-Grover Washington Jr and Bill Withers


I would really like to pose this as a question, “Are we losing the two of us’ in society? At home, at work, at our children’s school, with our aging parents, in neighborhood playgrounds, at our local coffee shop?… But I do not believe any of us need to pose this as a question anymore, we see it and we have fallen prey to it ourselves (unless we chose to live off the grid or are painstaking in our daily routines and rituals). We know we are not there or fully with those we want or need to spend time with personally and professionally and it is harming us.

We have taken a huge fancy to our computer-capable iPhones + Samsungs, our Netflix, our Amazon Prime (are you smiling as if I am talking about your VERY good friends here?) I am, I am in awe of them all.My colleague MacKenzie sent me a very powerful article last week (link below) about loneliness and burnout in the workforce and how it’s particularly impacting in-every-detrimental-way-possible our Millennials and Genz. From anxiety to depression to suicide. Lonely, lost, despair. Our need for strong connections are there, yet our brains are somewhere else, rewired. The casualty, we are losing each other. We are losing the ‘just two of us.’ We need self-imposed, work imposed or family imposed interventions (and sometimes more).

“Why is your phone screen black and white,” I asked my older brother Tony who is the most deliberate person I know about structure, routines, fitness, and health.

“Because the world out there is what’s in color, not the world on your phone,” he responded. He made his phone less appealing and it worked for him. I tried it and it worked for me too until I wanted to take photos and ‘forgot’ to turn it back to grayscale.

*article HERE

Four years ago I launched a company to focus on how to build “the two of us” relationships at work. Even called it Twomentor (cause Rob Base said in his song ‘it takes two to make things go right’ and it takes two, to mentor) By increasing mentoring cultures we can elevate women in STEM fields, drive employee engagement, retention and knowledge transfer.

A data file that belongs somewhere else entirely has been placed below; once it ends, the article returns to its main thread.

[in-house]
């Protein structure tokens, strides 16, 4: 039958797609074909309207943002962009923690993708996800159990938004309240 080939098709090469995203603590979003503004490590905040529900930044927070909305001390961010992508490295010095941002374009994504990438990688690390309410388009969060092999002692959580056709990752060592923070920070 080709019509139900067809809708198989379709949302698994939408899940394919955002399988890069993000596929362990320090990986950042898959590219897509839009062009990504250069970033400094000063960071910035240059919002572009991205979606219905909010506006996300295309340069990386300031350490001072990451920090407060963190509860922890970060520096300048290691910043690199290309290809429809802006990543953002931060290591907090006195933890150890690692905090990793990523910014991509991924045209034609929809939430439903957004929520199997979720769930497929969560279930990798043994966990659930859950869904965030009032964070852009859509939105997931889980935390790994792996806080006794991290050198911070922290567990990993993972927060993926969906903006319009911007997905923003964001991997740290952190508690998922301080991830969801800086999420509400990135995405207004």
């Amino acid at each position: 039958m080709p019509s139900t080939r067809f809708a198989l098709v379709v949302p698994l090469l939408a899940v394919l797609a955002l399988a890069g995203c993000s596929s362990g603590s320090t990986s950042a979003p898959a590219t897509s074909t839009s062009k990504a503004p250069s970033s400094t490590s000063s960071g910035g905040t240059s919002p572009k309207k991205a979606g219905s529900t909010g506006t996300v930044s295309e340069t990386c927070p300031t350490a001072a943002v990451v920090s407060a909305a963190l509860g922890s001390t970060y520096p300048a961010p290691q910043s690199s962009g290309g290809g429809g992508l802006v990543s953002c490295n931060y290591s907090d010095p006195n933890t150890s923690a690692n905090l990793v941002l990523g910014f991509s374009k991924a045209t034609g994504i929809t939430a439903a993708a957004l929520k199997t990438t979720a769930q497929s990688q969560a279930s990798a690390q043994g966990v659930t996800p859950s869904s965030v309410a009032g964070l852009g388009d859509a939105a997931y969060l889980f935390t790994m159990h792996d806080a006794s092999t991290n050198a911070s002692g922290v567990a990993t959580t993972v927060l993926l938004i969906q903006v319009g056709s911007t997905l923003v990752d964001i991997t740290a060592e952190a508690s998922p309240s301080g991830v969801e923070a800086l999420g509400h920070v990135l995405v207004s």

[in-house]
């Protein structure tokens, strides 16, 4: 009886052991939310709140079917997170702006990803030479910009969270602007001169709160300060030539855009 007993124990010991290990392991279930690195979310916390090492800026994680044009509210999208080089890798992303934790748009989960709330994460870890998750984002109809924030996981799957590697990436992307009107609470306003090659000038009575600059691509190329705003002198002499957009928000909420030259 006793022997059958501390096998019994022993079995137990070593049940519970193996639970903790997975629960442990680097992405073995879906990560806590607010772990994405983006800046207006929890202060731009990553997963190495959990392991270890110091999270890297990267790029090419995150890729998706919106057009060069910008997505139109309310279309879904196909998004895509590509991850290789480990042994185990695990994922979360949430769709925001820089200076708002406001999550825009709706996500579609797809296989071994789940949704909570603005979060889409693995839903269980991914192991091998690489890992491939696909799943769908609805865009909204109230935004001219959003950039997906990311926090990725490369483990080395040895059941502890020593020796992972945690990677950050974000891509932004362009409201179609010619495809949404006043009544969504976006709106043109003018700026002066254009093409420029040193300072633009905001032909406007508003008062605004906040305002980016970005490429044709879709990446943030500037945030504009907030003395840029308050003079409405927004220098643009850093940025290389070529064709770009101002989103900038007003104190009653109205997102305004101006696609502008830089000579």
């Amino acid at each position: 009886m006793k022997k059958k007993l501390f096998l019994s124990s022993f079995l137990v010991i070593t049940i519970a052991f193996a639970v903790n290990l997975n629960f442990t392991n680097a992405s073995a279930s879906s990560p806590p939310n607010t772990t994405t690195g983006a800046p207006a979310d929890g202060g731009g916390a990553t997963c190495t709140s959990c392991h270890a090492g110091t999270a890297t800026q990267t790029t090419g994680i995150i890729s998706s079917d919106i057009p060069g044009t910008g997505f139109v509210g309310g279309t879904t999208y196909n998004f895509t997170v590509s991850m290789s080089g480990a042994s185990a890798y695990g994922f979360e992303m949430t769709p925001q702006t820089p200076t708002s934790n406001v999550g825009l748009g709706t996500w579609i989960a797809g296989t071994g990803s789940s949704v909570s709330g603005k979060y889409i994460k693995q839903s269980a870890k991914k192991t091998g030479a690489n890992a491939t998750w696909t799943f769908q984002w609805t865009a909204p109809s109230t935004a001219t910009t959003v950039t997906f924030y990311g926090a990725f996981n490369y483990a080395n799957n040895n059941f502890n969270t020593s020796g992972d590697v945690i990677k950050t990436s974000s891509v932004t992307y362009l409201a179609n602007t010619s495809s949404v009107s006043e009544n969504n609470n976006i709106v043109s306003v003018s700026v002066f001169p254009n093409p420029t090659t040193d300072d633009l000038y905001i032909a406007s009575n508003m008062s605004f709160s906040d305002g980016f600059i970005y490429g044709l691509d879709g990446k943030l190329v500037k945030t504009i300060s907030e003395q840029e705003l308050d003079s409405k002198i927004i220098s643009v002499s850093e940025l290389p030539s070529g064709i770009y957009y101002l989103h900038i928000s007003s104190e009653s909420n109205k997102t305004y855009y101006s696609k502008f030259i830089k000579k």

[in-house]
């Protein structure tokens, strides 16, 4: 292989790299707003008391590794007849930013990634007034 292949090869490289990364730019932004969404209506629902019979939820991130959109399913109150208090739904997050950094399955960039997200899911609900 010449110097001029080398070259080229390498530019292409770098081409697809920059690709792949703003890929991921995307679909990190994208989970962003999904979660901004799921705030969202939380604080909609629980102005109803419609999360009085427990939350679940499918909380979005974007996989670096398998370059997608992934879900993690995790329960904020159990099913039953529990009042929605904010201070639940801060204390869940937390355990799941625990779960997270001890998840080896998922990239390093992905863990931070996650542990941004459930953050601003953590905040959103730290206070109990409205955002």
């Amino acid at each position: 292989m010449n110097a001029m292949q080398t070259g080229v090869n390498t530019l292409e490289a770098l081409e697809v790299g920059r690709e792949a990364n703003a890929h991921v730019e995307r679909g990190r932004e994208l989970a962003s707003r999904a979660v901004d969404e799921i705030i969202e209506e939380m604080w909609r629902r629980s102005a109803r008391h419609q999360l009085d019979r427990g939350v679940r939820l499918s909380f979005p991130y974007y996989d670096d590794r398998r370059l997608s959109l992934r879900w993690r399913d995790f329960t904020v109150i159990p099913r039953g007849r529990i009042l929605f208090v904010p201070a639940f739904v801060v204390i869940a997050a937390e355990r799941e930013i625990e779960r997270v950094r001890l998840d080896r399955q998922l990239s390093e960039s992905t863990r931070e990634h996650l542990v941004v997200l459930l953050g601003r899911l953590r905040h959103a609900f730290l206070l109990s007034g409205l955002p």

Four years later, as I reflect on our work, I realize that increasing belonging, connection, decreasing loneliness would also become BIG priorities. The “America’s Loneliness Epidemic” study came out and the World Health Organization classified Burnout as an official disease. We become an engineered intervention to better humanize the workforce and drive connecting.

Time and time I’d see the smiles appear when we ran flash mentoring (think speed dating) sessions globally. A little fun and a little engineering would crack the screens and we would really see each other again, eye to eye, Zoom to Zoom, here to help and to learn from each other. The goodness of people comes out. We were nourishing the psychological starvation we have of a need to connect. HOPE!

iPhones will not be going away. Netflix + Prime will only continue to gain market share and we will share our lists with joy (by the way, thanks to Karen + Renee we loved Fauda, the Spy, Goliath. Handmaids Tale on Hulu was intense!) but we need to understand the casualty of us in the process.  Like my brother Tony, we need to share the steps we take to connect meaningfully with ourselves and each other both at home and at work. For me, I just started Yoga and will go on the beach paths of Boca with my family on our new-to-us from eBay Electric Scooters and set next lunch dates each time we meet with my Mom, Mother, and Sister-in-Law ). FaceTime can bring us closer to our relatives from afar and Zoom calls bring us into each other’s offices for coffee. Extra points if we actually turn our videos on and see eye to eye.

Do you have a weekly or daily strategy that helps you increase human connection, enjoy feel the fall crisp air, spend with a mentor or a friend on an ongoing basis for mutual support? Please share your experience